Wednesday, July 04, 2012

A Few More Words on the Ulpana Hill

By Moshe Feiglin

Those who read my book, Where There Are No Men already know that no real struggle can be conducted by the Yesha Council. We understood that the hard way when we established the Zo Artzeinu movement and we have since explained how we reached this conclusion in detail.

Nevertheless, during the Expulsion from Gush Katif, I abstained from publicly voicing my opinion on the Yesha Council. I hoped that perhaps I was mistaken, and in the face of the approaching struggle I did not want to create conflict. We did all that we could to organize a parallel struggle against the Expulsion – without entering into conflict with the Yesha Council. The organizers of our struggle, who established the Bayit Haleumimovement, sat in jail for many long months and were the object of contempt and castigation at the hands of Motty Alon and other Yesha establishment leaders.

The end of the Yesha Council's "great struggle" against the Expulsion was the Kfar Maimon farce and the channeling of the young people's anti-Expulsion energies into sobbing in the Gush Katif synagogues. Since then I have a guilty conscience over the fact that I, who had written a book on this very topic, didn't warn everyone of the end that was already determined at the beginning of the struggle.
Approximately a month ago, we held marathon meetings with government ministers to convince them to vote in favor of the Regulation Law. After a few meetings, I began to once again smell the same old smell. I understood that the deals were all being struck in a different place – not inside the political system and not in the grassroots struggle. Once again, shadowy leaders were making deals behind the backs of the public.

I decided to publicize my view, doing so in two separate sector-based articles and in our weekly update. Apparently, the things that I wrote touched upon the most sensitive nerves in the Yesha Council, which embarked upon a campaign to restore its legitimacy. The sector's media filled up with adoring articles for the Yesha Council, petitions supporting each other, mutual praise gatherings and of course – a scathing attack on me and distortion of my words.

From the attacks it is clear that what bothers the Yesha establishment more than my opinion on the Ulpana Hill is the fact that I am in the race for chairmanship of the Likud. On the surface, there is no connection between the two and it is not clear why they are lumped together. If there is a political strategy that has aided and abetted the settlements from within the Likud, it is the fact that I am running for chairmanship of the party. This in turn has fostered mass registration for the Likud in Judea and Samaria and has given the settlers political power in the party. Without this move, it is questionable if the settlers would have received such generous proposals in exchange for a quiet evacuation.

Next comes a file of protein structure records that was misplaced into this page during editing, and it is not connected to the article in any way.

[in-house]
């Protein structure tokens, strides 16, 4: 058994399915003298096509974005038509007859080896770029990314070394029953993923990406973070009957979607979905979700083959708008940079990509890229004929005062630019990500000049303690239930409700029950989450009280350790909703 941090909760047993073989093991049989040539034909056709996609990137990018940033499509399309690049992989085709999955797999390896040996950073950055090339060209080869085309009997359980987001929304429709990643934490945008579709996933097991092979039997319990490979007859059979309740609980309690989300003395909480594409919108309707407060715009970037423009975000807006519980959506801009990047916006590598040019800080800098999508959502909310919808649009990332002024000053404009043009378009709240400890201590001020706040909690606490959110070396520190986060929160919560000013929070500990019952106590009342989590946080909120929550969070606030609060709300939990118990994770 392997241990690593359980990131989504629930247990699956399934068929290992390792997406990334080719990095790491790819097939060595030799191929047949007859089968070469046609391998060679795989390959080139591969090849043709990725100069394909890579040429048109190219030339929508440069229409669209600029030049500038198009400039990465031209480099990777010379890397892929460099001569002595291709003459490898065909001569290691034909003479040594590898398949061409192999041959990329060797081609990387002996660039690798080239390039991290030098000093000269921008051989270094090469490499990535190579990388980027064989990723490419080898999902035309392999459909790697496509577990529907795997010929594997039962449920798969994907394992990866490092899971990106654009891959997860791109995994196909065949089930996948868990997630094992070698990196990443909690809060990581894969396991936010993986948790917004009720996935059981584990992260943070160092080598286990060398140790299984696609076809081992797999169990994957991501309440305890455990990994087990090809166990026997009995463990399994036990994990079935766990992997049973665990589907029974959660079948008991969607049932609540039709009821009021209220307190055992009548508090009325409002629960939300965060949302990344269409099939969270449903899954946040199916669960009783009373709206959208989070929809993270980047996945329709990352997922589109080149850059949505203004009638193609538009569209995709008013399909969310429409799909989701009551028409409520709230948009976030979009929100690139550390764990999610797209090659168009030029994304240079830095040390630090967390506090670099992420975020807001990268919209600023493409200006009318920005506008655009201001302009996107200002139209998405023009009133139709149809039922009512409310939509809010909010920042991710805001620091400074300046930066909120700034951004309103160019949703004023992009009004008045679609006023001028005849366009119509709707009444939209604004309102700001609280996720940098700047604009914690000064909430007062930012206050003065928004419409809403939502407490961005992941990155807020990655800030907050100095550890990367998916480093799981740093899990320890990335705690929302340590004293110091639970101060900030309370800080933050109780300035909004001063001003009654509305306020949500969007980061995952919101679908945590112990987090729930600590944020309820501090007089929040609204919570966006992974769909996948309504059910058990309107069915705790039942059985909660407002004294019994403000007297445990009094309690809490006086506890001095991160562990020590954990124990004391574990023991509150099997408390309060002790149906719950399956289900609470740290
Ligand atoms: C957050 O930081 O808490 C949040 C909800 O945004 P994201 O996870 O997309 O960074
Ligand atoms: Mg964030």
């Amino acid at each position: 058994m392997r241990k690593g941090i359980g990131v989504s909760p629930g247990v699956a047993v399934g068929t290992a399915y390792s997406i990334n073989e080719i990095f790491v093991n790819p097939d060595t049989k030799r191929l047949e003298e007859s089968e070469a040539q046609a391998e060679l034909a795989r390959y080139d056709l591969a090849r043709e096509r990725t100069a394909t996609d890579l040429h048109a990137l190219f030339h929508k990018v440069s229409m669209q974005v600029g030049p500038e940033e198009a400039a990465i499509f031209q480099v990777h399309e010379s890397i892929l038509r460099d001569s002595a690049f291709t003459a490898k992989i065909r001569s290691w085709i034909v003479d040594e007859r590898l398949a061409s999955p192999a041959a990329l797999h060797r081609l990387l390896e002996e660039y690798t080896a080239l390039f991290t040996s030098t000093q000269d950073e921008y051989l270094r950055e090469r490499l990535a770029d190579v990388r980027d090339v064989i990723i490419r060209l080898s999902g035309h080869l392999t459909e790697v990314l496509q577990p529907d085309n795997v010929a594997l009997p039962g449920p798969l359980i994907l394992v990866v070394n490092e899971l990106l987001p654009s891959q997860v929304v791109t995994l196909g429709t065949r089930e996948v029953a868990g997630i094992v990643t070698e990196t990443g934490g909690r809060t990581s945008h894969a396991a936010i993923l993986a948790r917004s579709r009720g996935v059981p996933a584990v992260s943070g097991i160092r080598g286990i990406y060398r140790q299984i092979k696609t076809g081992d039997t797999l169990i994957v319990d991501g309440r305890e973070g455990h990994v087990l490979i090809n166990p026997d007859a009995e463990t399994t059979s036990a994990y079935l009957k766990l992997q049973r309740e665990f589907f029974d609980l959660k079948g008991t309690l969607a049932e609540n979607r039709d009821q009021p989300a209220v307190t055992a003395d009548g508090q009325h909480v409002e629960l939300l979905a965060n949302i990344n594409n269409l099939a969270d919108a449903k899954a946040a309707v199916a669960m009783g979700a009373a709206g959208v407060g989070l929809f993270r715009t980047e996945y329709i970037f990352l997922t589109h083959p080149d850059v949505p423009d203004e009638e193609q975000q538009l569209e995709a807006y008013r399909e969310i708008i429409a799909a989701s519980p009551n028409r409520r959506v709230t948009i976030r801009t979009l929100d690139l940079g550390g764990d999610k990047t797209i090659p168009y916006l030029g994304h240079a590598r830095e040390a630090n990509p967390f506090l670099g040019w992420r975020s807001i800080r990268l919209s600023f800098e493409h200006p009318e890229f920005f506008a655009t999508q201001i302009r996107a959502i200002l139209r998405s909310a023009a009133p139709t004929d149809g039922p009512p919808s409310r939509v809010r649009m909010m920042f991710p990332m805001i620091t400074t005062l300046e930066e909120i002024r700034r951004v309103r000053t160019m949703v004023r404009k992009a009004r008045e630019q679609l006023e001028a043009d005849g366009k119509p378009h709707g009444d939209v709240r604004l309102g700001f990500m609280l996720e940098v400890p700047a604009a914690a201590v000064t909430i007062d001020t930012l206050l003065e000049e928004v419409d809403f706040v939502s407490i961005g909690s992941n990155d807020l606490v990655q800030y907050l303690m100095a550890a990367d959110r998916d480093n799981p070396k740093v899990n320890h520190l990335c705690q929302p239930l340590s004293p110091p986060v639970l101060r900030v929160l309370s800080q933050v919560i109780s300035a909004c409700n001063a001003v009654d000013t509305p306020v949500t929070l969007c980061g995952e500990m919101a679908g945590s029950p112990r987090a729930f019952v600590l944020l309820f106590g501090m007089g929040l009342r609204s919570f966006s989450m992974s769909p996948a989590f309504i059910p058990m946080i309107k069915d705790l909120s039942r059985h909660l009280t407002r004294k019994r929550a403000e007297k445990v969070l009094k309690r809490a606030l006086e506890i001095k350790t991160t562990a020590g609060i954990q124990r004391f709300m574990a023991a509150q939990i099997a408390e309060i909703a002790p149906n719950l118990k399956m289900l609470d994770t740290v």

In truth though, those who cannot create an alternative always remain captive to the current leadership and will necessarily conduct themselves in the manner about which I warned. They are fighting for their positions as the arms-bearers of the existing leadership. Manhigut Yehudit is their downfall. It is inherently opposed to their very essence. When they lose the confidence of the public they strike out at me: justifiably so.

The more that faith-based leadership consciousness grows, the more the Yesha Council becomes extraneous. That is why they have opposed me, working tirelessly for Netanyahu in the previous elections for head of the Likud (and in past elections, as well) in an expensive campaign that encouraged Likud voters to stay home and not vote.

I do not retract what I wrote in my articles on the Yesha Council. The arguments in those articles were precise and it is important that they are in writing. But I would like to clarify that on a personal level, I have absolutely nothing against those people attacking me at the present. I value their dedication, do not want to take away from their many merits and am friendly with some of them. The debate between us is on matters of essence and those people who, even after Gush Katif and Kfar Maimon, still want to cling to the same methods and the same leaders – have every right to do so.

I have no intention of getting sucked into a sectoral political debate. From the moment that the fate of Ulpana Hill was determined, I see no reason to continue to deal with the subject. 

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